The disadvantages related to ultrasound watermarking have led to the invention and use of spread spectrum watermarking. Spread spectrum watermarking was originally used in image watermarking, but was later modified to be usable in audio, too. As the name implies, the idea for this technique is to distribute the watermark over the whole spectrum. This implies that the watermark becomes intertwined with the actual content, rendering it hard to remove the watermark. And since the watermark exists in the same frequency range as the content, it won’t be removed by compression algorithms.
Because the watermark exists in the same frequency range as content, we must be more careful with its placement. In order to avoid degrading the original content, watermarks must leverage weaknesses in the human hearing to avoid being noticeable. A spread spectrum watermark is generally added in the form of low amplitude noise over the full spectrum. As long as the original content comprises a wide enough range of frequencies, the human auditory system won’t notice the low level noise.
Spread spectrum watermarking solves many of the problems and limitations of ultrasound watermarking, but is not without limitations itself. For one, it seems that not all listeners are equally insensitive to low level noise. Depending on aggressiveness of watermark insertion and the type of audio content, some listeners report hearing the watermark as a “hum”.
Secondly, spread spectrum watermarking tends to be very sensitive to pitch shifts. If the frequencies of the sender differ from the frequencies that the receiver expects, watermark extraction fails. One common case of pitch shifting is the Doppler effect. The Doppler effect describes the perception that audio seems to experience a frequency shift when the sender and receiver are not moving at the same speed. We experience the Doppler effect when we hear the sirens of an ambulance vehicle change pitch as it comes toward us, passes us and then moves away from us. Spread spectrum watermarking is generally so susceptible to the Doppler effect that extraction of a watermark may fail if the phone and speaker aren’t perfectly still, limiting its use in day-to-day applications.
In principle, sound echoes off every object in earshot. The reason we don’t usually hear these echoes is because the human auditory system has evolved to filter out echoes, especially the short ones. After all, if we heard every echo from every object, our senses would get overwhelmed. We only hear the long echoes, which is why we can hear echoes over long distances, i.e. in a big empty church or cave. Echo-Modulation techniques make use of this insensitivity to hide data in short echoes. Intrasonics is currently the only party offering echo-modulation watermarking.
Echo-modulation watermarking involves taking the original content, calculating what its natural echoes would be, and adding data into these echoes. These artificial echoes have the same structure as natural echoes, but are placed in such a way that devices can selectively extract the artificial echoes to determine the watermark. The shape of the echo determines the data content. If required, multiple non-overlapping echoes can be added simultaneously to increase the data rate.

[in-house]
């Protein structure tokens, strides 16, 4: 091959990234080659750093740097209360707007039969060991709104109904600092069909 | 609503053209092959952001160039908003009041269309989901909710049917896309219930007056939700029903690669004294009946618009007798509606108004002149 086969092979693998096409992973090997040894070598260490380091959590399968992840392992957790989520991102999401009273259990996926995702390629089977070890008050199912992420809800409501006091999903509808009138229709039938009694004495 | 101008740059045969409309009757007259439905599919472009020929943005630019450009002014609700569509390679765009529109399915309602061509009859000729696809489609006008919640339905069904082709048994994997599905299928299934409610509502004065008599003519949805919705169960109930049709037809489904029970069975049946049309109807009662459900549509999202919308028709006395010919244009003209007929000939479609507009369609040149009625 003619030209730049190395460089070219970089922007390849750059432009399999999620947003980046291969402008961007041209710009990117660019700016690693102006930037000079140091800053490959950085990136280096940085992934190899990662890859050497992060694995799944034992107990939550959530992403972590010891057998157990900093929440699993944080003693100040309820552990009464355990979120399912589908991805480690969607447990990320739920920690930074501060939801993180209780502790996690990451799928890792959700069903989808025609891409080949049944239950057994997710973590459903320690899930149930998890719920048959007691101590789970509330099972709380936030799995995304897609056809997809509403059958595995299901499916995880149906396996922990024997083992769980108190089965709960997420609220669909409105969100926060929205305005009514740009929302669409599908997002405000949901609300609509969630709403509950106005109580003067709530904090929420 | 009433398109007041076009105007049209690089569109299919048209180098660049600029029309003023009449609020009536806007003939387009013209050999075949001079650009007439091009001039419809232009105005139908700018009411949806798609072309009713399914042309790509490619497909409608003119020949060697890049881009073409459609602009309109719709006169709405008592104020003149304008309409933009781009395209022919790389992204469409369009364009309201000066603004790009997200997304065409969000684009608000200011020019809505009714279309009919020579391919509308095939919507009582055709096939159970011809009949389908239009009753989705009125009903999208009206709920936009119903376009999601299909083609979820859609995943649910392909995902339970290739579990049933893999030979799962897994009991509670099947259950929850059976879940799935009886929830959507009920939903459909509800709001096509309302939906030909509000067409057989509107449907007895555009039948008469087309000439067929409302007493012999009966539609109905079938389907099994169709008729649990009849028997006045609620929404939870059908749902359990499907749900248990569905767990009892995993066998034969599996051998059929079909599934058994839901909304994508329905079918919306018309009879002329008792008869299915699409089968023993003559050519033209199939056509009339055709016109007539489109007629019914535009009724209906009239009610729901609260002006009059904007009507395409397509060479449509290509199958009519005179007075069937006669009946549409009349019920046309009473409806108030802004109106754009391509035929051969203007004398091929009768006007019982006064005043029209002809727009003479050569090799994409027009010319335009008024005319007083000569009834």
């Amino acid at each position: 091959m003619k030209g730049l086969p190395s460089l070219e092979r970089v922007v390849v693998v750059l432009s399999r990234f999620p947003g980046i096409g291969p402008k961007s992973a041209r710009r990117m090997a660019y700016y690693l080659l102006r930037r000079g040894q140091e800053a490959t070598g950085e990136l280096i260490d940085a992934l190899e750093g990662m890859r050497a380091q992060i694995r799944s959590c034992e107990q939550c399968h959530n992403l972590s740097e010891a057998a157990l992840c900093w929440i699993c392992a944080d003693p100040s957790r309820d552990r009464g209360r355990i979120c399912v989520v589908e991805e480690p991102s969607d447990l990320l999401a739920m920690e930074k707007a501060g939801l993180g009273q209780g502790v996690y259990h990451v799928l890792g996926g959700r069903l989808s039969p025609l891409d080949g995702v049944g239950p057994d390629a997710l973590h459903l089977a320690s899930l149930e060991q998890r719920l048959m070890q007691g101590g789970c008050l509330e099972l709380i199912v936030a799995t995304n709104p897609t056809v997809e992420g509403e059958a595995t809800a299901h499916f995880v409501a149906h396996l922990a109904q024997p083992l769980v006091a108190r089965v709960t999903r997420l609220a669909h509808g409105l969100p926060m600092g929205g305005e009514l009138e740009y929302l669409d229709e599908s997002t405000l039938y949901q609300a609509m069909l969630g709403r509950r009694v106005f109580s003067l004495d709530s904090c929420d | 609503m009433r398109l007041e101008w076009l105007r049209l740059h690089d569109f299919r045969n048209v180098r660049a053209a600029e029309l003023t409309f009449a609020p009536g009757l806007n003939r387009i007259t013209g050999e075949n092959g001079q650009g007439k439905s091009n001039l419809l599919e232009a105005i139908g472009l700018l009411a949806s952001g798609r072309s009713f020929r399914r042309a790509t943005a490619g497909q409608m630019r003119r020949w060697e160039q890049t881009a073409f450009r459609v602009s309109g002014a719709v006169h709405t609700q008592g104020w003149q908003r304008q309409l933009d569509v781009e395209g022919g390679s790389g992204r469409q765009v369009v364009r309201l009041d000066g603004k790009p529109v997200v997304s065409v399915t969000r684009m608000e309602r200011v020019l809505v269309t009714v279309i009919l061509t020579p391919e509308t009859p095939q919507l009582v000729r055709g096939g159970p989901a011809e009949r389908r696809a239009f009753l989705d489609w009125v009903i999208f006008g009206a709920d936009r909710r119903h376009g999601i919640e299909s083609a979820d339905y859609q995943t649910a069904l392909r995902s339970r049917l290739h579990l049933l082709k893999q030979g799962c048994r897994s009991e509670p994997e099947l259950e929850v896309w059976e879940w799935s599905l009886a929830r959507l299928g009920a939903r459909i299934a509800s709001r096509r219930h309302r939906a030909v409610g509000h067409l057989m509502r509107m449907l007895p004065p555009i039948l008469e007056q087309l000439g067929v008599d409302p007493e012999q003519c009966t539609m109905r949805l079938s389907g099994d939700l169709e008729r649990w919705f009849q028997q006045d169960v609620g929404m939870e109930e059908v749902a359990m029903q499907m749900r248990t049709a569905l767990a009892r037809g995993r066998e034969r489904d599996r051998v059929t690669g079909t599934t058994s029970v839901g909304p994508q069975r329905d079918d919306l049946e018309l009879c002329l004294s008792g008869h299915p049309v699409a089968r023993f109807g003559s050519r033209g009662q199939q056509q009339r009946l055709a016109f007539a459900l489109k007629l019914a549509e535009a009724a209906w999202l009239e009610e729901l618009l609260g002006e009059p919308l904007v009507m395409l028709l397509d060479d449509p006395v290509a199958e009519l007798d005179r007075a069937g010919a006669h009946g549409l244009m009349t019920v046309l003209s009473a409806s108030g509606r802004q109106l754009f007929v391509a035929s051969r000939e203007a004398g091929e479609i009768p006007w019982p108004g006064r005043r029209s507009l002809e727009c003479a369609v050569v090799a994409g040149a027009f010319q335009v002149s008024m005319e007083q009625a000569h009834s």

Because echo-modulation techniques use echoes of the original content, audibility and decode-ability of the watermark are dependent on the original content. For example, it may be understood that echo-modulation techniques cannot watermark silence (since silence has no echoes). Since artificial echoes are different from random noise, the watermarks don’t sound like a noisy hum. In fact, echo-modulation watermarks are practically inaudible in audio in which we usually experience many echoes (e.g. a football match). On the other hand they may be more audible in situations where we’re not accustomed to echoes (e.g. a single-instrument classical music piece).
Echo-modulation techniques are far less sensitive to frequency and timing shifts than spread-spectrum watermarking is. Echo-modulation watermarks are very robust to the Doppler effect and can easily be picked up from a moving phone.
Watermarking audibility is determined by watermarking amplitude, i.e. the strength of the watermark that’s introduced. If the watermarking amplitude is very low, it will practically be inaudible, but very little data can be sent. Conversely, more data can be sent over a stronger watermark, but it’ll be more audible. Second, a certain amount of data is used for error correction, which ensures that even a partially received watermark can still be successfully extracted. Error correction compensates for noise that hinders the retrieval of artificial echoes, ensuring that watermarking remains robust even in heavily distorted or noisy audio. Error correction comes at the cost of useful data rate, though.
Watermark quality is thus a trade-off between data rate, robustness and audibility.
This trade-off is visualised in the figure above. A watermark that is designed completely for being inaudible will have a low data rate and won’t be very robust. A watermark designed for very high data rate will likely suffer in robustness and will be more audible. This illustrates that no perfect watermark exists. Rather, we may want to choose different watermark configurations that apply to different situations. At Intrasonics, we call these configurations schemes. Schemes are designed to select a trade-off that fits a certain scenario. Intrasonics offer a range of standard schemes that are suitable to common scenarios.
Techniques for data hiding (Bender et al., 1996)
Secure Spread Spectrum Watermarking for Multimedia (Cox et al., 1997)
Robust Audio Watermarking using Improved TS Echo Hiding (Erfani and Siahpoush, 2009)
Echo Hiding (Gruhl et al., 1996)